Added Dangers Of Used ‘Connected Cars’

Friday, 16. September 2016

Hi, Graham Hill here, thank you so much for visiting my blog, I hope you learn a lot and as a result end up driving a great car. In order to do so you can get all the information you need by buying my book, An Insider Guide To Car Finance or use me to finance your next car. Happy driving.

I’ve warned in the past about selling your car that has hands free Bluetooth fitted and the need to delete your stored telephone numbers, especially if you have stored sensitive numbers that you wouldn’t want others to know. Well the situation is getting worse now that ‘connected’ cars are now being sold on or part exchanged.

Some cars built over the last couple of years are capable of connection to mobile devices via apps which is great for the owner of the new car but it can lead to all sorts of problems when these connected cars are bought by used car buyers down the line.

Tim Church from Weston-Super-Mare found this out when he sold his Land Rover Discovery Sport only to find that sometime later he was still able to access the car’s InControl App via the app on his phone. From his app he could still see the location of the new owner as well as whether the car was locked or not.

The latest connected facilities can include pre-warming or cooling the car from your app, remotely unlocking the car, downloading music as well as knowing where the car has been and is currently located. When questioned by Auto Express Land Rover said that it was the responsibility of the previous owner to remove the vehicle from their account when they sell it. I’m sure this will be of great comfort to new owners of Land Rovers! By Graham Hill

Sophisticated Car Theft On The Increase

Wednesday, 29. April 2015

Having been in this industry for years there are few things that have caused me serious concern but the rapid growth in sophisticated car theft over the last few months is one of them. One leasing company won’t allow you to lease a Land Rover car without having a tracker fitted which can add quite a bit to the monthly rental.

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Thieves are even targeting vans now, not only for the money they can make on the van but also the goods or tools that are being carried around in the back. The latest high tech thefts are perpetrated by gangs using gadgets that reprogram the electronics controlling keyless entry and start systems.

There has been a lot of publicity around these thefts but few people know that the surge in thefts has come about as a result of a change in European legislation which countered anti-competitiveness by making it easier to obtain replacement keys and the ability to program them. Vehicles on the thieves radar are high end Audis, BMW’s Range Rovers and Ford Transit Vans.

Within hours of being stolen cars and vans are being exported in containers, either whole or in parts, abroad as far away as Africa. Manufacturers have been advised to look into this problem as a matter of urgency. Changes to the electronics have been called for as well as improved marking methods to identify stolen parts.

The warning came after BMW said that it had fixed a security flaw that allowed hackers to unlock the doors of up to 2.2 million Rolls-Royce, Mini and BMW vehicles. As a result the police have stepped up their anti theft operations. They launched Operation Endeavour which was a campaign against keyless car theft. Scotland Yard reported that they had made 84 arrests and an 800 strong team of officers from the Met, Kent, Essex, Hampshire, Surrey and Thames Valley seized 222 vehicles after monitoring 20 arterial roads.

In another operation a search at Felixstowe docks found 5 Range Rovers believed to have been stolen from Surrey, South Woodford and Islington in containers bound for Kenya. Hundreds of parts from a dozen BMW cars, stolen in East London, were headed for Cyprus. In order to hide the stolen parts they were stashed within a pile of motorbike parts.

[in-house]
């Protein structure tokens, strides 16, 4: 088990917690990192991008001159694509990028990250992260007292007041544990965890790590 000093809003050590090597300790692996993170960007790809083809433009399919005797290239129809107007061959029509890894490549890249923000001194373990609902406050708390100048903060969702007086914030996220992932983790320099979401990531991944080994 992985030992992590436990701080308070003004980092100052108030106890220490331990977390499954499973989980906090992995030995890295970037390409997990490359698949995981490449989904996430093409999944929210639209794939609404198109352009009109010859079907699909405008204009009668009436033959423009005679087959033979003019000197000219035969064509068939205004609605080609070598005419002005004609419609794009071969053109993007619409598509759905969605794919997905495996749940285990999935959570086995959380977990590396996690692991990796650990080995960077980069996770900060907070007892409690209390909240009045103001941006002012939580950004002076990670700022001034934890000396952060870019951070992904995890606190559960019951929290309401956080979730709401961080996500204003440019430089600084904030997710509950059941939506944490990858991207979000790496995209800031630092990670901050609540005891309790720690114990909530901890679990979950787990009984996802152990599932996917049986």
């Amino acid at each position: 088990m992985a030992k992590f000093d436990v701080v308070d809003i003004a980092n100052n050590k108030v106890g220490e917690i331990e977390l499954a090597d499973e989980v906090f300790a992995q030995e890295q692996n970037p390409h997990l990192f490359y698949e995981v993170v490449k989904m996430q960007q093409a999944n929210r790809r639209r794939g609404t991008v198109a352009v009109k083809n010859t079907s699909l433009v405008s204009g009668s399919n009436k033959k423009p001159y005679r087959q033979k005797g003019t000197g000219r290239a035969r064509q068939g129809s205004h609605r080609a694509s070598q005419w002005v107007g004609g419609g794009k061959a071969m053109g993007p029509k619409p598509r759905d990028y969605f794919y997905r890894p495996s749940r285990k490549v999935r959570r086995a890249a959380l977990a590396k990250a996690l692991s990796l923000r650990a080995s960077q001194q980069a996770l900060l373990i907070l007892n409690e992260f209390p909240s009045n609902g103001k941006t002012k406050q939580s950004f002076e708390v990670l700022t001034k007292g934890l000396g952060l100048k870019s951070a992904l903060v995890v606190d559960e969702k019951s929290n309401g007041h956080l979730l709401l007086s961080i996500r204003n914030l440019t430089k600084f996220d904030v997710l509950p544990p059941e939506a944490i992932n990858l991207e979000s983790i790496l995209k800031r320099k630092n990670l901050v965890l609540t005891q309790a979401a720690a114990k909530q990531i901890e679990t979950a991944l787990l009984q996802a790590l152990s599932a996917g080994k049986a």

The police believed that the car parts were to be forward shipped. The police and manufacturers are working on the problem but in the meantime the police are suggesting that drivers revert to 80’s technology by fixing highly visible steering and brake locks which may be enough to deter a crook from breaking in. From my point of view the law needs to be changed.

We allow people to sell the gadgets and others to buy freely online. The law only says that you must not use the equipment for illegal purposes. It should be illegal to sell or buy this equipment unless you are properly authorised to do so. Not to do this is ridiculous. By Graham Hill

Beware Of Like For Like Replacement Car Insurance

Sunday, 21. September 2014

Direct Line, along with many other insurers, offer a like for like replacement in the event of a major accident resulting in a total write off or the car being stolen and unrecovered. It would seem that they offer this type of policy if the car is purchased new but what doesn’t seem to be so clear is the position if you buy an ex-demonstrator with no miles on the clock.

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Currently it may take you 6 months to get a Range Rover, however, David Mitchell of Sidcup couldn’t wait so he bought a car from a main dealer that was pre-registered (i.e. registered in the name of the dealership). Soon after buying the car it was stolen so knowing that he had paid full retail price (ie the price he would have paid for an unregistered car) he asked Direct Line to replace it like for like as per his policy.

They refused, claiming that he could only make a claim if he was the first registered keeper, which he wasn’t, it was the main dealer. Instead they offered him the market value which was £10,000 less than the £60,000 he paid for it. After complaining Direct Line stood firm and refused to either replace the car or pay out the full amount paid referring Mr Mitchell to the terms of his policy.

So be warned. Had he taken out ‘back to invoice’ GAP insurance he would have recovered the £10,000 difference. But, to be honest, I’m a little concerned about the policy he took out as some of these like for like replacement policies can be a couple of hundred pounds more expensive. Assuming he didn’t misinform Direct Line when completing his application, stating that he was the second registered owner of the vehicle, he may have a case for miss-selling.

He was sold a policy to include a level of cover that they weren’t prepared to pay out on. Something they knew when he took out the policy and something they clearly failed to highlight. There could also be a claim under the Unfair Terms In A Consumer Contract 1999 legislation. The car was technically new as it was unused, should it really matter if someone else’s name appeared in the registration document first?

Direct Line said that they assumed any buyer of a pre-registered car would be paying much less for the car than a new unregistered car but this doesn’t seem to have been mentioned in the contract. Yes he paid full price for the car but he would have paid the same if the car was unregistered before he took ownership.